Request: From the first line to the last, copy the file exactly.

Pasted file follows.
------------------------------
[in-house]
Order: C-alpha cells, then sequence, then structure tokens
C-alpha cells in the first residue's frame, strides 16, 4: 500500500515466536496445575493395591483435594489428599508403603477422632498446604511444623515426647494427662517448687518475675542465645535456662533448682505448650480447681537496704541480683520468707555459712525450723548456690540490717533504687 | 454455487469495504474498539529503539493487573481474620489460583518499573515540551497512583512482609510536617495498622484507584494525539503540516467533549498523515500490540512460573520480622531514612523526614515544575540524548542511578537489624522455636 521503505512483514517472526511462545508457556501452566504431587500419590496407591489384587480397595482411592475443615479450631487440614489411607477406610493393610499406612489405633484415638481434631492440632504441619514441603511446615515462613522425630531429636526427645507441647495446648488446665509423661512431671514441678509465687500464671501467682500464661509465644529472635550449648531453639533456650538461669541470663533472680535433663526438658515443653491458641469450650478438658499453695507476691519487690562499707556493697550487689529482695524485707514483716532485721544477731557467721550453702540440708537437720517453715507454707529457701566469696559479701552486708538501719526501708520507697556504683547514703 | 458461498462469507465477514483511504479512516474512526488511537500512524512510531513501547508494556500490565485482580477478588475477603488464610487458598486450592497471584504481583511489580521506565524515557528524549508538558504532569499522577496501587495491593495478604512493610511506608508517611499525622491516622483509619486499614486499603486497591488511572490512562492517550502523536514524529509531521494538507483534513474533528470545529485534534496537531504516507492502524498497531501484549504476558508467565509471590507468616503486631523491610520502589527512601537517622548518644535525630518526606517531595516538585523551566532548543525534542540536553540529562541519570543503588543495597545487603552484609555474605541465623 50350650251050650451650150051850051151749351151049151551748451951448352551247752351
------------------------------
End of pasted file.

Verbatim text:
[in-house]
Order: C-alpha cells, then sequence, then structure tokens
C-alpha cells in the first residue's frame, strides 16, 4: 500500500515466536496445575493395591483435594489428599508403603477422632498446604511444623515426647494427662517448687518475675542465645535456662533448682505448650480447681537496704541480683520468707555459712525450723548456690540490717533504687 | 454455487469495504474498539529503539493487573481474620489460583518499573515540551497512583512482609510536617495498622484507584494525539503540516467533549498523515500490540512460573520480622531514612523526614515544575540524548542511578537489624522455636 521503505512483514517472526511462545508457556501452566504431587500419590496407591489384587480397595482411592475443615479450631487440614489411607477406610493393610499406612489405633484415638481434631492440632504441619514441603511446615515462613522425630531429636526427645507441647495446648488446665509423661512431671514441678509465687500464671501467682500464661509465644529472635550449648531453639533456650538461669541470663533472680535433663526438658515443653491458641469450650478438658499453695507476691519487690562499707556493697550487689529482695524485707514483716532485721544477731557467721550453702540440708537437720517453715507454707529457701566469696559479701552486708538501719526501708520507697556504683547514703 | 458461498462469507465477514483511504479512516474512526488511537500512524512510531513501547508494556500490565485482580477478588475477603488464610487458598486450592497471584504481583511489580521506565524515557528524549508538558504532569499522577496501587495491593495478604512493610511506608508517611499525622491516622483509619486499614486499603486497591488511572490512562492517550502523536514524529509531521494538507483534513474533528470545529485534534496537531504516507492502524498497531501484549504476558508467565509471590507468616503486631523491610520502589527512601537517622548518644535525630518526606517531595516538585523551566532548543525534542540536553540529562541519570543503588543495597545487603552484609555474605541465623 50350650251050650451650150051850051151749351151049151551748451951448352551247752351